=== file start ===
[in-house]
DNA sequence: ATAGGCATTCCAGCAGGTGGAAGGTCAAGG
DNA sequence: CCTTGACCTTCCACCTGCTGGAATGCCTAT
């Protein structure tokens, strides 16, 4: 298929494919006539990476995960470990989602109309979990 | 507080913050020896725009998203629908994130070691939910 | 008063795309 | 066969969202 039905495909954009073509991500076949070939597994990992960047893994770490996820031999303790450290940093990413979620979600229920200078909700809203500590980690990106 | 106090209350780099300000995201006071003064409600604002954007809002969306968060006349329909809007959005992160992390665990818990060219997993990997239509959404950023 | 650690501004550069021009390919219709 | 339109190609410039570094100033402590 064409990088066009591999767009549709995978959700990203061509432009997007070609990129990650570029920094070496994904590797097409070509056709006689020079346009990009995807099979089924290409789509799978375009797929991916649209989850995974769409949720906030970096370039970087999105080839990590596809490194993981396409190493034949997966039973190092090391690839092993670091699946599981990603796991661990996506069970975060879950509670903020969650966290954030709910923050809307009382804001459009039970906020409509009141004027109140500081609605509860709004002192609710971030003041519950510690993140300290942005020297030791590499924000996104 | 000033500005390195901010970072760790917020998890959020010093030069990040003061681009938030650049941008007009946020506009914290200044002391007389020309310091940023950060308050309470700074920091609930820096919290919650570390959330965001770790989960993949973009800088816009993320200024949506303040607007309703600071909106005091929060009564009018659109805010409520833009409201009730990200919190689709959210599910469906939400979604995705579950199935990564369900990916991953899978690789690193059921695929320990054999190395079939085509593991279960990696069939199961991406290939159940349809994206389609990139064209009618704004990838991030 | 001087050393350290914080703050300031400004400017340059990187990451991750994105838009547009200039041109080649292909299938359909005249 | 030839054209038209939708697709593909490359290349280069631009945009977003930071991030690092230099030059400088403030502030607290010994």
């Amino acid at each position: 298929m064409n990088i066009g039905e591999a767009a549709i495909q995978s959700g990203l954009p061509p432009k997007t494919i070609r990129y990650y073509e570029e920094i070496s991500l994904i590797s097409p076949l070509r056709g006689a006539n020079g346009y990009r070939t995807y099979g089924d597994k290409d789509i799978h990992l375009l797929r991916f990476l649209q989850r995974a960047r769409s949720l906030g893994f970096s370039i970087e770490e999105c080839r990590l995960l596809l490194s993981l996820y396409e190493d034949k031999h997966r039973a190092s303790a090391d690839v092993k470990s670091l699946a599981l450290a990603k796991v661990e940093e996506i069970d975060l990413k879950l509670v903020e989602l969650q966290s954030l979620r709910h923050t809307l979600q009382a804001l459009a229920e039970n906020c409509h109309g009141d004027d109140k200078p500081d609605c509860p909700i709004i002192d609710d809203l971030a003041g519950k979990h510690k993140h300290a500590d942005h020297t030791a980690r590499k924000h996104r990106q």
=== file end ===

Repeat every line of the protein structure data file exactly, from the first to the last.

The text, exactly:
[in-house]
DNA sequence: ATAGGCATTCCAGCAGGTGGAAGGTCAAGG
DNA sequence: CCTTGACCTTCCACCTGCTGGAATGCCTAT
């Protein structure tokens, strides 16, 4: 298929494919006539990476995960470990989602109309979990 | 507080913050020896725009998203629908994130070691939910 | 008063795309 | 066969969202 039905495909954009073509991500076949070939597994990992960047893994770490996820031999303790450290940093990413979620979600229920200078909700809203500590980690990106 | 106090209350780099300000995201006071003064409600604002954007809002969306968060006349329909809007959005992160992390665990818990060219997993990997239509959404950023 | 650690501004550069021009390919219709 | 339109190609410039570094100033402590 064409990088066009591999767009549709995978959700990203061509432009997007070609990129990650570029920094070496994904590797097409070509056709006689020079346009990009995807099979089924290409789509799978375009797929991916649209989850995974769409949720906030970096370039970087999105080839990590596809490194993981396409190493034949997966039973190092090391690839092993670091699946599981990603796991661990996506069970975060879950509670903020969650966290954030709910923050809307009382804001459009039970906020409509009141004027109140500081609605509860709004002192609710971030003041519950510690993140300290942005020297030791590499924000996104 | 000033500005390195901010970072760790917020998890959020010093030069990040003061681009938030650049941008007009946020506009914290200044002391007389020309310091940023950060308050309470700074920091609930820096919290919650570390959330965001770790989960993949973009800088816009993320200024949506303040607007309703600071909106005091929060009564009018659109805010409520833009409201009730990200919190689709959210599910469906939400979604995705579950199935990564369900990916991953899978690789690193059921695929320990054999190395079939085509593991279960990696069939199961991406290939159940349809994206389609990139064209009618704004990838991030 | 001087050393350290914080703050300031400004400017340059990187990451991750994105838009547009200039041109080649292909299938359909005249 | 030839054209038209939708697709593909490359290349280069631009945009977003930071991030690092230099030059400088403030502030607290010994």
């Amino acid at each position: 298929m064409n990088i066009g039905e591999a767009a549709i495909q995978s959700g990203l954009p061509p432009k997007t494919i070609r990129y990650y073509e570029e920094i070496s991500l994904i590797s097409p076949l070509r056709g006689a006539n020079g346009y990009r070939t995807y099979g089924d597994k290409d789509i799978h990992l375009l797929r991916f990476l649209q989850r995974a960047r769409s949720l906030g893994f970096s370039i970087e770490e999105c080839r990590l995960l596809l490194s993981l996820y396409e190493d034949k031999h997966r039973a190092s303790a090391d690839v092993k470990s670091l699946a599981l450290a990603k796991v661990e940093e996506i069970d975060l990413k879950l509670v903020e989602l969650q966290s954030l979620r709910h923050t809307l979600q009382a804001l459009a229920e039970n906020c409509h109309g009141d004027d109140k200078p500081d609605c509860p909700i709004i002192d609710d809203l971030a003041g519950k979990h510690k993140h300290a500590d942005h020297t030791a980690r590499k924000h996104r990106q």